I have one more question - I downloaded "WD Diagnostics" from the WDC website, and started the software - started it, and it shows on the "SMART Status"= FAILED. What can this be ? In my Bios it is enabled. Why does this show as FAILED ? Is there a problem ? How can I check if there's a problem ?

Anyway - I think I'll loose my hope if the CHKDSK will find any errors, even with the HDD formated and fresh installed OS..I do not know what else I will do.

Anyway, I thank you very much for your help, mpjesse.
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May 4, 2006 3:14:17 PM

At last, I've finally found someone who's had the same problem as me!

Here's what I posted in several forums:

Yesterday, my PC failed to boot into Windows due to several corrupted system files. I replaced these files using the recovery console and once I was in Windows, I check the Event log. There were many instances of the following errors:

Event ID: 7
The device, DeviceHarddisk0D, has a bad block.

Event ID: 7
The device, DeviceHarddisk1D, has a bad block.

I ran chkdsk and it recovered a lot of orphaned files, but before it could finish, I got a BSOD which pointed to nvata.sys. It then rebooted the system and was given a warning by SMART that my c: drive status was bad.

So I thought it was a disk failure.
However, I check my Fujitsu laptop, on which I had also installed Diskeeper. The event log there also showed a disk related error:

Event ID: 11
The device, DeviceHarddisk1D, has a controller error.

Slightly different error, but checking out NVIDIA forums, these type of errors are all related to the SATA hard disk issues with nForce4 chipsets. However, my Fujitsu laptop is a Pentium-M system and the HDD is a standard IDE interface.

The only common component between these two PCs was Diskeeper 10. Now upon checking the event log for the dates these issues start occuring, both PCs started logging disk problems AFTER I had run the I-FAAST defragmentation. Although not conclusive, I find Diskeeper to be highly suspect.

You've probably fixed your problem by now, but I reckon if I reformat the hard disk and reinstall windows, SMART should stop detecting the drive as BAD or FAILED.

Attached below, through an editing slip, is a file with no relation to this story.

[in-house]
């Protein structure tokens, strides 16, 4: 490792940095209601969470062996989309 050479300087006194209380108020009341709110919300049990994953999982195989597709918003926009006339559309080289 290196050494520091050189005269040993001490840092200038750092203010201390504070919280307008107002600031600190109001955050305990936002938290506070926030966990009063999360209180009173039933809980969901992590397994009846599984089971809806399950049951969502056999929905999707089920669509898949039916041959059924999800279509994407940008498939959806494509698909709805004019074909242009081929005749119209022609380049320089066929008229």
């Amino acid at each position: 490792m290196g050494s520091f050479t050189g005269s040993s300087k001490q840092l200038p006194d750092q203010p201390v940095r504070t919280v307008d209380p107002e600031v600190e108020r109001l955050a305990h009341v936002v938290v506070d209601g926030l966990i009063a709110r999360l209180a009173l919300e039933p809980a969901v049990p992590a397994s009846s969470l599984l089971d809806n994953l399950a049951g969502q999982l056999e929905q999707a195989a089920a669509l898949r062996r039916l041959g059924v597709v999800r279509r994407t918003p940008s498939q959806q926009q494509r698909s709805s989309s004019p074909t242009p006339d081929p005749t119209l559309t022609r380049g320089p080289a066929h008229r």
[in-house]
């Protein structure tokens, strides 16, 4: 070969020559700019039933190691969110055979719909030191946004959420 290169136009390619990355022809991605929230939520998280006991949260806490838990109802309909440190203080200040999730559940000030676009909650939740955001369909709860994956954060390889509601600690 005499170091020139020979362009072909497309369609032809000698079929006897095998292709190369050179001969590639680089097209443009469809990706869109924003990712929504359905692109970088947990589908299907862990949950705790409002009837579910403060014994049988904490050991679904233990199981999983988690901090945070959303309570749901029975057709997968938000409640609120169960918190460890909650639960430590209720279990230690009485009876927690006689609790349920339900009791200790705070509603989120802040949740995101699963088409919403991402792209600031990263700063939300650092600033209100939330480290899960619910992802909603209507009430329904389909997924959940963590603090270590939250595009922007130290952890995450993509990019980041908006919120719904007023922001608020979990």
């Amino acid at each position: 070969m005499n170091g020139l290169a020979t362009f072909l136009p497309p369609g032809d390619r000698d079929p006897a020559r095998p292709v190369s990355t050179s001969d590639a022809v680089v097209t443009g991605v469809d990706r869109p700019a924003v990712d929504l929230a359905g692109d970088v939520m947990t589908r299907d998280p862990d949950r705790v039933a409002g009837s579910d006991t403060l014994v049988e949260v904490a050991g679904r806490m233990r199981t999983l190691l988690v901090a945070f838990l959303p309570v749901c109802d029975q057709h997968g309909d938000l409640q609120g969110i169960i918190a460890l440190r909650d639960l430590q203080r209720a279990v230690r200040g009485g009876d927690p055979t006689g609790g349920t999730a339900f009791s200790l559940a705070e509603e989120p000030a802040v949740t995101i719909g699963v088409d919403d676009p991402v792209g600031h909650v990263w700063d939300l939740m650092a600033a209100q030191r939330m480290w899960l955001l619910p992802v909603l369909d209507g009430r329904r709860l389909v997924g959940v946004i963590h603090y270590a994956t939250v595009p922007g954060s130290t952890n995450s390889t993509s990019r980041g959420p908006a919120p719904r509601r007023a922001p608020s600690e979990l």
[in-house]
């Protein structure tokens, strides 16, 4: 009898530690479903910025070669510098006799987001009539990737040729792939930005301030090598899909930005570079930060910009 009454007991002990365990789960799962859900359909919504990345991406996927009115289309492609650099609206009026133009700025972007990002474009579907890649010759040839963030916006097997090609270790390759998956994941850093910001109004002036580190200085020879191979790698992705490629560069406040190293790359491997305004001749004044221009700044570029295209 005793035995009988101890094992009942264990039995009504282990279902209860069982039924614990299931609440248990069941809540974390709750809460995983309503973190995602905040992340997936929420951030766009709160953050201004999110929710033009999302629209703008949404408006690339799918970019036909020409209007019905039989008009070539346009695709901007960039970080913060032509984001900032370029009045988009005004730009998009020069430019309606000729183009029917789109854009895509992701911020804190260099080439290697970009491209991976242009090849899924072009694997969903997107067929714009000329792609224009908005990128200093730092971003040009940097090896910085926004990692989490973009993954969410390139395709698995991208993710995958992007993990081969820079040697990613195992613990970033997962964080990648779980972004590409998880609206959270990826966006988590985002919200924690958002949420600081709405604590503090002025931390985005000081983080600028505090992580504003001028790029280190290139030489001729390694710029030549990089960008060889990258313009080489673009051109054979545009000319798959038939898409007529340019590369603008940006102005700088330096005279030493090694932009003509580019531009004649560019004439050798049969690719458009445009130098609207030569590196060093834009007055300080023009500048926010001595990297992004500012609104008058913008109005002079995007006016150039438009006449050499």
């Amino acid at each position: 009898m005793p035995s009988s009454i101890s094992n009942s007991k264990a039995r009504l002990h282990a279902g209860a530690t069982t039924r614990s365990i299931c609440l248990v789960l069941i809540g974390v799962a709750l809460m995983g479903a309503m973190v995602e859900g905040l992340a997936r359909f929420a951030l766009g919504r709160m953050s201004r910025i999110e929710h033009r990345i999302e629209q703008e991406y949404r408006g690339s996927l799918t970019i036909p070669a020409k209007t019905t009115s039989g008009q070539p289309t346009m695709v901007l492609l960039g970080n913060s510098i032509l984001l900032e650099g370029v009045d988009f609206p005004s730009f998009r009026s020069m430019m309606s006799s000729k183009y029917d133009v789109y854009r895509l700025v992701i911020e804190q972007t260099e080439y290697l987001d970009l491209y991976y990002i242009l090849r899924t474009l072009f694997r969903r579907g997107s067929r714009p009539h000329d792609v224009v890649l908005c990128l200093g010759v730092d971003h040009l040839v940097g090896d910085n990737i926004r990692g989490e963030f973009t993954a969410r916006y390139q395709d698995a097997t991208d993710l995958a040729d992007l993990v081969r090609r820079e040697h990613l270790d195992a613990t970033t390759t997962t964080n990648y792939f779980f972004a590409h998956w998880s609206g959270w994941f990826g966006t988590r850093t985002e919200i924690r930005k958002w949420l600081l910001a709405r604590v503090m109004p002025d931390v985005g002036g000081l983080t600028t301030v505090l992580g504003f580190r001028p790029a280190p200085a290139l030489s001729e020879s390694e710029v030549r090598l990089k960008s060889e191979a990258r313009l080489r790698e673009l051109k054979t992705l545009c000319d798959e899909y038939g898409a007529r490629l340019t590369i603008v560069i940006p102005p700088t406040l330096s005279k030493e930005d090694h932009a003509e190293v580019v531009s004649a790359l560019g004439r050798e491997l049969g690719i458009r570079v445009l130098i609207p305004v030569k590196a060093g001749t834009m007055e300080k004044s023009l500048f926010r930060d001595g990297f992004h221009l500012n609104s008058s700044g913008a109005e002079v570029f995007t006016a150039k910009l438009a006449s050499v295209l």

But one thing's for sure - I'm never going to let Diskeeper come near any of my PCs!
May 4, 2006 3:59:55 PM

Personally never had a problem with Diskeeper... IIRC XP's defragmentation is good because it has been licnesed form Diskeeper... remember Win 95/98 defrag was terrible, it only got decent once they agreed to pay someone else to do it.
May 4, 2006 4:14:09 PM

smart status = failed? buy another drive as soon as possible and backup

i dont think the program screwed your drive. the drive was probably damaged and when defragmenting, it moved data to the damaged part of your drive. I dont know if it moves system files, but it seems so. That's when your problems start: moving system files to a bad block area screwed windows.

Quote:
SMART should stop detecting the drive as BAD or FAILED.

hmmmmmmm i dont know if a reformat would solve a bad smart status... smart is a physical diagnostic tool, and format is logical. but it's worth a try :) 
May 4, 2006 4:51:14 PM

I have to agree with Japones and Kamel4557 that in years of using several different versions of diskeeper I've never had any problems. If the drive has SMART errors it needs to go back to WD.
May 4, 2006 5:01:05 PM

I use disk keeper on all my home computer and have never had a problem.. for the record the windows defragmenter is disk keeper light.